In Romania, the most famous and the most gifted musicians live in two villages. In Clejani, just south-west of Bucharest, the violinists, cymbalists, double bass players and other accordion players notably formed the extraordinary Taraf de Haidouks. In Zece Prajini, north-east of the capital in Moldavia, you can find the greatest density of wind players per square meter, including the brass players of the famous Fanfare Ciocarlia. It is in these two villages, lost in the dust, the mud or the ice, according to the season, that you find the crème de la crème, the instrumentalists who are half-genius, half-rascal, capable of stirring up a wedding party with a single solo launched at supersonic speed.
Knowing this, how do you find THE great Gypsy group, a sort of Balkan equivalent of the Memphis Horns with the rhythm section from Muscle Shoals, these two being the gold standard of soul music, combining power and finesse, groove and virtuosity? It’s easy, just bring together the musicians from Clejani and of Zece Prajini!
The story of Mahala Rai Banda begins at the end of the nineties with Aurel Ionita forming the group Rom Bengale in Bucharest. Their success had hardly begun – when this ensemble of young musicians was plagued and divided by addiction problems. Aurel then created the initial line-up of the Mahala Rai Banda – a name inspired by the Gypsy suburbs of the big Romanian cities – which released a CD on Crammed Discs in 2004.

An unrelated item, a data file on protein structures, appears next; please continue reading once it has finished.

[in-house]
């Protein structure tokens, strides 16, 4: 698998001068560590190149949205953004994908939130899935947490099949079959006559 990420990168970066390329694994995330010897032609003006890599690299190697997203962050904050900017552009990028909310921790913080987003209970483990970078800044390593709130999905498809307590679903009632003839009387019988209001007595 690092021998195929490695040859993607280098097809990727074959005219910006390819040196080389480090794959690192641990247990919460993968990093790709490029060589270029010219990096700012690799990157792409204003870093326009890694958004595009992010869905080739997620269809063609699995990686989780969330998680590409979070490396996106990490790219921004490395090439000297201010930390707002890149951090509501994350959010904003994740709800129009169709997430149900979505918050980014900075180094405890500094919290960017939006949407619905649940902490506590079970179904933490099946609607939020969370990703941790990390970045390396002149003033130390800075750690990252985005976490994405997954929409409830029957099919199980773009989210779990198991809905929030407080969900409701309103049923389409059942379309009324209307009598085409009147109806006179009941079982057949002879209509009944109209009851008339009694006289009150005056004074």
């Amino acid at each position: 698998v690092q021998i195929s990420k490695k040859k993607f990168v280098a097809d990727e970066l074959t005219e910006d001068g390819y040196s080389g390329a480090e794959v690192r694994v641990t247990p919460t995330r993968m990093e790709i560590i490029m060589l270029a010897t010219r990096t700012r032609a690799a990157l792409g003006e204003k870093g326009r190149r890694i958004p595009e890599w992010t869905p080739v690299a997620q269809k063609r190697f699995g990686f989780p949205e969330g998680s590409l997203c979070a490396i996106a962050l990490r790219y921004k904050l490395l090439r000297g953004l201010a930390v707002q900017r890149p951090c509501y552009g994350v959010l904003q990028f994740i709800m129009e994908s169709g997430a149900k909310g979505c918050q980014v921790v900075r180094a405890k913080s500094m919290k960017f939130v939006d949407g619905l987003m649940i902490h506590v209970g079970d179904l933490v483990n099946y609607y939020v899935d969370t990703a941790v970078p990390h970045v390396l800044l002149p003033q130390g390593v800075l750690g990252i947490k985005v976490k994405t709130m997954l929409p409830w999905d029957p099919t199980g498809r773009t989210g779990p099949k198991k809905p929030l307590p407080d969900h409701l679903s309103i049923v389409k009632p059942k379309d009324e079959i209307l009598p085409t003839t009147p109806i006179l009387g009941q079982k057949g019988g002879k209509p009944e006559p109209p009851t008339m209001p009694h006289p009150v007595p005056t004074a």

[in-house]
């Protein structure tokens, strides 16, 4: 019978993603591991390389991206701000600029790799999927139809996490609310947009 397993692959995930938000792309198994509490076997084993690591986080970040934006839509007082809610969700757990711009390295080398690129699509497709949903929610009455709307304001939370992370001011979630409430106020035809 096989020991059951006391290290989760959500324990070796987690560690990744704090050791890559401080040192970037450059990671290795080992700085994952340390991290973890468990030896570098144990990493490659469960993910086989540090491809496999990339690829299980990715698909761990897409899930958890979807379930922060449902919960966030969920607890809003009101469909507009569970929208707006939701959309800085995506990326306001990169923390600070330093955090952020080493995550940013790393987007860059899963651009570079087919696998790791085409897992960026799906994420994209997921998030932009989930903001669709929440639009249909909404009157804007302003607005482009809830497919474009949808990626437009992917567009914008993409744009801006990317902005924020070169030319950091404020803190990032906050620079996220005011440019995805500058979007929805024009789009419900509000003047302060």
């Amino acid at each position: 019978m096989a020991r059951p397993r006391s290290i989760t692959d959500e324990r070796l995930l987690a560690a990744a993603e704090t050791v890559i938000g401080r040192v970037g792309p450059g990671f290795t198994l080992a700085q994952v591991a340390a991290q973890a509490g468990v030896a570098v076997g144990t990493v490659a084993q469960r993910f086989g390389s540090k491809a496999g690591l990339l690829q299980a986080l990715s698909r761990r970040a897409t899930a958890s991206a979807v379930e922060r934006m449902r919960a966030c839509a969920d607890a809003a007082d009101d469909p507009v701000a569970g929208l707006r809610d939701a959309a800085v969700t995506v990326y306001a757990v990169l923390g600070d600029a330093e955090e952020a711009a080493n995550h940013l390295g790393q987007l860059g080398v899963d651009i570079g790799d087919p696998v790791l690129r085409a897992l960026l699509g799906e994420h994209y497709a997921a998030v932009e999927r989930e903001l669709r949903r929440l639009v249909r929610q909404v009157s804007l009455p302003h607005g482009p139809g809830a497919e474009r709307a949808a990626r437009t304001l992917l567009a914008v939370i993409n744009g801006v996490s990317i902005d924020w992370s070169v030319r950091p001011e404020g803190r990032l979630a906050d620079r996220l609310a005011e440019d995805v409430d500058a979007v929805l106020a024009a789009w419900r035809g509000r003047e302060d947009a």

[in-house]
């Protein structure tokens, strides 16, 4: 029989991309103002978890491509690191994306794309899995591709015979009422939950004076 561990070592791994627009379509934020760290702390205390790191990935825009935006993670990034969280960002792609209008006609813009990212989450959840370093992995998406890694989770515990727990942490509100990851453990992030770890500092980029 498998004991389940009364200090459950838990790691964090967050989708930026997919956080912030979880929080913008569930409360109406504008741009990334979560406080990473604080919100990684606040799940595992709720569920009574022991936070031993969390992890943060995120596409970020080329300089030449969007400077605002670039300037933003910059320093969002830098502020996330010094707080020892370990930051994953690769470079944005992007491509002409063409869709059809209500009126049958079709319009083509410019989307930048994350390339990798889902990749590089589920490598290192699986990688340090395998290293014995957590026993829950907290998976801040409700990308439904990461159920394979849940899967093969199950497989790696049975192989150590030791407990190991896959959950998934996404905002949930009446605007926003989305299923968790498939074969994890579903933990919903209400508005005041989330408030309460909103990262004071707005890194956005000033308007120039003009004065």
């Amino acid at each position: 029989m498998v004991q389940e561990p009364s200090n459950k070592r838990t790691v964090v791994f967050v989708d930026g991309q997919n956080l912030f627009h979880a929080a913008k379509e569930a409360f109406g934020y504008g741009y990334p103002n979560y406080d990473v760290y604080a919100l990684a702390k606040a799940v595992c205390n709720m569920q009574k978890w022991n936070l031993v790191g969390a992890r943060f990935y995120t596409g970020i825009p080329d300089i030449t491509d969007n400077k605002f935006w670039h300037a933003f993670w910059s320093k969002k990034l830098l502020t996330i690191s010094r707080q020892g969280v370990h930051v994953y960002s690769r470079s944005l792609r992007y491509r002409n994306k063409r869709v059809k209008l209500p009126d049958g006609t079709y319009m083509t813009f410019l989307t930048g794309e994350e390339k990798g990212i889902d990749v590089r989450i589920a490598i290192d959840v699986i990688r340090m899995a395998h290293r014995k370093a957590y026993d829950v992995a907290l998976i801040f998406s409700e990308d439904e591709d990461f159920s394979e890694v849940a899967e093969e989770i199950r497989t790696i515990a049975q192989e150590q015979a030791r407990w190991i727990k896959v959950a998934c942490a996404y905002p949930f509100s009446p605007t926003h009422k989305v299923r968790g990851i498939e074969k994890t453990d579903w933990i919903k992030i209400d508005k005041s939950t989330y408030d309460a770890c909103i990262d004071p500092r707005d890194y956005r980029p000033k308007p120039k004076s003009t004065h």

Now the band is back with its mix of Romanian musical traditions, oriental pop, rumba Catalan, reggae and manele, the Roma pop with ambigious commercial success. Keeping the spirit of an orchestra playing exclusively live, Mahala Rai Banda, with the tremendous “Ghetto Blasters” (Asphalt Tango Records, 2009) , has released a disc where the pure pleasure of playing and partying overflows. May your nights be long, very long indeed!